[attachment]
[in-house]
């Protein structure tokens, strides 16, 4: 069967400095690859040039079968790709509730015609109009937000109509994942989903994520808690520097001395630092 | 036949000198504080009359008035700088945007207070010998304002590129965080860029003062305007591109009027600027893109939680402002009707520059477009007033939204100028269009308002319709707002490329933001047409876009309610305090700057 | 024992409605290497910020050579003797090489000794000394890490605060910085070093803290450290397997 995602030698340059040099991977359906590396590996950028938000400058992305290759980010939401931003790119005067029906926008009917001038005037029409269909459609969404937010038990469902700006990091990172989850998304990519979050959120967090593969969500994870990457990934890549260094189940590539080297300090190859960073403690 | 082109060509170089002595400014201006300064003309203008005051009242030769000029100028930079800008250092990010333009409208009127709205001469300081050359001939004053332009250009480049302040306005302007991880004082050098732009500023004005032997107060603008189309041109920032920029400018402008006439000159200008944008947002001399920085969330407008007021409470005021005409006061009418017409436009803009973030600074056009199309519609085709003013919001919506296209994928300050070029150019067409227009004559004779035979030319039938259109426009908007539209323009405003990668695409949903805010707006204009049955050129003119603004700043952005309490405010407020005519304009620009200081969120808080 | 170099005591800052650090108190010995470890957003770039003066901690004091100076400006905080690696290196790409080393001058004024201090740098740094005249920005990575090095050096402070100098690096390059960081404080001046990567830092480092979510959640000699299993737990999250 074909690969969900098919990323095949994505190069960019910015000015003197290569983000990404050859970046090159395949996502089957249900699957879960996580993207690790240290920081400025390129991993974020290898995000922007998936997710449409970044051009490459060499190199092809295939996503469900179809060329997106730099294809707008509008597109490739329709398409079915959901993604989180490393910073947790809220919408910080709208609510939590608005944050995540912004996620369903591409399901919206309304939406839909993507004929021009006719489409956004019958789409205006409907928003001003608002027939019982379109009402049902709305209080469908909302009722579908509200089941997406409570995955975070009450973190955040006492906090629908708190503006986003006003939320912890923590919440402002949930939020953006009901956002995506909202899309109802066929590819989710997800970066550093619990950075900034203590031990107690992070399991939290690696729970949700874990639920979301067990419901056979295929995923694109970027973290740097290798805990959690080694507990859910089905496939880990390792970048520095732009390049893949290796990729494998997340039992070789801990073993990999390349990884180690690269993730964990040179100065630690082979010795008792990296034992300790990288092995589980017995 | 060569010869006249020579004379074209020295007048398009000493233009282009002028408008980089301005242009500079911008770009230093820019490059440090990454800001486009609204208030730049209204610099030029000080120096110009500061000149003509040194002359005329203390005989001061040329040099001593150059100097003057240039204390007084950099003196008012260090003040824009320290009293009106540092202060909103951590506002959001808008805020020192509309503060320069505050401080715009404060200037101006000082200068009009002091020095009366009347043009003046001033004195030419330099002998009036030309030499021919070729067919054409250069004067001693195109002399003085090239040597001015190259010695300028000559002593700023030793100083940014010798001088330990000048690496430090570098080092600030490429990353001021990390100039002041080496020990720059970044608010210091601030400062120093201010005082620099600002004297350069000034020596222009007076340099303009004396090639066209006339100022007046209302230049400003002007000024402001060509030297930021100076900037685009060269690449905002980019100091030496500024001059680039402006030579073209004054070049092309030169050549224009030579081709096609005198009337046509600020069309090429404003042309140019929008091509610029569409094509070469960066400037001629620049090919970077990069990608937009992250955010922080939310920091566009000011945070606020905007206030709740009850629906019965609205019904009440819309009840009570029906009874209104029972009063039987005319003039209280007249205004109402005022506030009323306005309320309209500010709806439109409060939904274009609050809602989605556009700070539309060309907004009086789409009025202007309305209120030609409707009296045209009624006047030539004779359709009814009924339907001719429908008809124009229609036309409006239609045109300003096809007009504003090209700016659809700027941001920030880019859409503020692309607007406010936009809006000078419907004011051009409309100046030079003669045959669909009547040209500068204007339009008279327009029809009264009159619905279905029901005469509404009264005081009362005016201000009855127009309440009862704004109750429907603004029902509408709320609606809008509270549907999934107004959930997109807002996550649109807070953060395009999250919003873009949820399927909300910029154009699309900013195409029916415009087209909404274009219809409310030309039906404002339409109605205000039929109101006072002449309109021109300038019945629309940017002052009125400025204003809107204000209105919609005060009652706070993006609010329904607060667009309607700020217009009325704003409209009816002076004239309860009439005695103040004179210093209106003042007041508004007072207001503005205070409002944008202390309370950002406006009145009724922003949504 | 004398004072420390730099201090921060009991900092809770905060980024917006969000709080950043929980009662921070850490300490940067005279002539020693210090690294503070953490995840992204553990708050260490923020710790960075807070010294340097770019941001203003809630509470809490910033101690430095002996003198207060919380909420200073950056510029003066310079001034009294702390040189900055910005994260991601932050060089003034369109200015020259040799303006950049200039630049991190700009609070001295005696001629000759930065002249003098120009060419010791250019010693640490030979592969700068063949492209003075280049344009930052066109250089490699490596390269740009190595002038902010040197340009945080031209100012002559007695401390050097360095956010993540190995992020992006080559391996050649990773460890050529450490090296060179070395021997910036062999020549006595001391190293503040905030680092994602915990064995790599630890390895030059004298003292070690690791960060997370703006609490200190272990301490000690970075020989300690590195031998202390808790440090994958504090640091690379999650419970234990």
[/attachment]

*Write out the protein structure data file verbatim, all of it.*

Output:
[in-house]
């Protein structure tokens, strides 16, 4: 069967400095690859040039079968790709509730015609109009937000109509994942989903994520808690520097001395630092 | 036949000198504080009359008035700088945007207070010998304002590129965080860029003062305007591109009027600027893109939680402002009707520059477009007033939204100028269009308002319709707002490329933001047409876009309610305090700057 | 024992409605290497910020050579003797090489000794000394890490605060910085070093803290450290397997 995602030698340059040099991977359906590396590996950028938000400058992305290759980010939401931003790119005067029906926008009917001038005037029409269909459609969404937010038990469902700006990091990172989850998304990519979050959120967090593969969500994870990457990934890549260094189940590539080297300090190859960073403690 | 082109060509170089002595400014201006300064003309203008005051009242030769000029100028930079800008250092990010333009409208009127709205001469300081050359001939004053332009250009480049302040306005302007991880004082050098732009500023004005032997107060603008189309041109920032920029400018402008006439000159200008944008947002001399920085969330407008007021409470005021005409006061009418017409436009803009973030600074056009199309519609085709003013919001919506296209994928300050070029150019067409227009004559004779035979030319039938259109426009908007539209323009405003990668695409949903805010707006204009049955050129003119603004700043952005309490405010407020005519304009620009200081969120808080 | 170099005591800052650090108190010995470890957003770039003066901690004091100076400006905080690696290196790409080393001058004024201090740098740094005249920005990575090095050096402070100098690096390059960081404080001046990567830092480092979510959640000699299993737990999250 074909690969969900098919990323095949994505190069960019910015000015003197290569983000990404050859970046090159395949996502089957249900699957879960996580993207690790240290920081400025390129991993974020290898995000922007998936997710449409970044051009490459060499190199092809295939996503469900179809060329997106730099294809707008509008597109490739329709398409079915959901993604989180490393910073947790809220919408910080709208609510939590608005944050995540912004996620369903591409399901919206309304939406839909993507004929021009006719489409956004019958789409205006409907928003001003608002027939019982379109009402049902709305209080469908909302009722579908509200089941997406409570995955975070009450973190955040006492906090629908708190503006986003006003939320912890923590919440402002949930939020953006009901956002995506909202899309109802066929590819989710997800970066550093619990950075900034203590031990107690992070399991939290690696729970949700874990639920979301067990419901056979295929995923694109970027973290740097290798805990959690080694507990859910089905496939880990390792970048520095732009390049893949290796990729494998997340039992070789801990073993990999390349990884180690690269993730964990040179100065630690082979010795008792990296034992300790990288092995589980017995 | 060569010869006249020579004379074209020295007048398009000493233009282009002028408008980089301005242009500079911008770009230093820019490059440090990454800001486009609204208030730049209204610099030029000080120096110009500061000149003509040194002359005329203390005989001061040329040099001593150059100097003057240039204390007084950099003196008012260090003040824009320290009293009106540092202060909103951590506002959001808008805020020192509309503060320069505050401080715009404060200037101006000082200068009009002091020095009366009347043009003046001033004195030419330099002998009036030309030499021919070729067919054409250069004067001693195109002399003085090239040597001015190259010695300028000559002593700023030793100083940014010798001088330990000048690496430090570098080092600030490429990353001021990390100039002041080496020990720059970044608010210091601030400062120093201010005082620099600002004297350069000034020596222009007076340099303009004396090639066209006339100022007046209302230049400003002007000024402001060509030297930021100076900037685009060269690449905002980019100091030496500024001059680039402006030579073209004054070049092309030169050549224009030579081709096609005198009337046509600020069309090429404003042309140019929008091509610029569409094509070469960066400037001629620049090919970077990069990608937009992250955010922080939310920091566009000011945070606020905007206030709740009850629906019965609205019904009440819309009840009570029906009874209104029972009063039987005319003039209280007249205004109402005022506030009323306005309320309209500010709806439109409060939904274009609050809602989605556009700070539309060309907004009086789409009025202007309305209120030609409707009296045209009624006047030539004779359709009814009924339907001719429908008809124009229609036309409006239609045109300003096809007009504003090209700016659809700027941001920030880019859409503020692309607007406010936009809006000078419907004011051009409309100046030079003669045959669909009547040209500068204007339009008279327009029809009264009159619905279905029901005469509404009264005081009362005016201000009855127009309440009862704004109750429907603004029902509408709320609606809008509270549907999934107004959930997109807002996550649109807070953060395009999250919003873009949820399927909300910029154009699309900013195409029916415009087209909404274009219809409310030309039906404002339409109605205000039929109101006072002449309109021109300038019945629309940017002052009125400025204003809107204000209105919609005060009652706070993006609010329904607060667009309607700020217009009325704003409209009816002076004239309860009439005695103040004179210093209106003042007041508004007072207001503005205070409002944008202390309370950002406006009145009724922003949504 | 004398004072420390730099201090921060009991900092809770905060980024917006969000709080950043929980009662921070850490300490940067005279002539020693210090690294503070953490995840992204553990708050260490923020710790960075807070010294340097770019941001203003809630509470809490910033101690430095002996003198207060919380909420200073950056510029003066310079001034009294702390040189900055910005994260991601932050060089003034369109200015020259040799303006950049200039630049991190700009609070001295005696001629000759930065002249003098120009060419010791250019010693640490030979592969700068063949492209003075280049344009930052066109250089490699490596390269740009190595002038902010040197340009945080031209100012002559007695401390050097360095956010993540190995992020992006080559391996050649990773460890050529450490090296060179070395021997910036062999020549006595001391190293503040905030680092994602915990064995790599630890390895030059004298003292070690690791960060997370703006609490200190272990301490000690970075020989300690590195031998202390808790440090994958504090640091690379999650419970234990």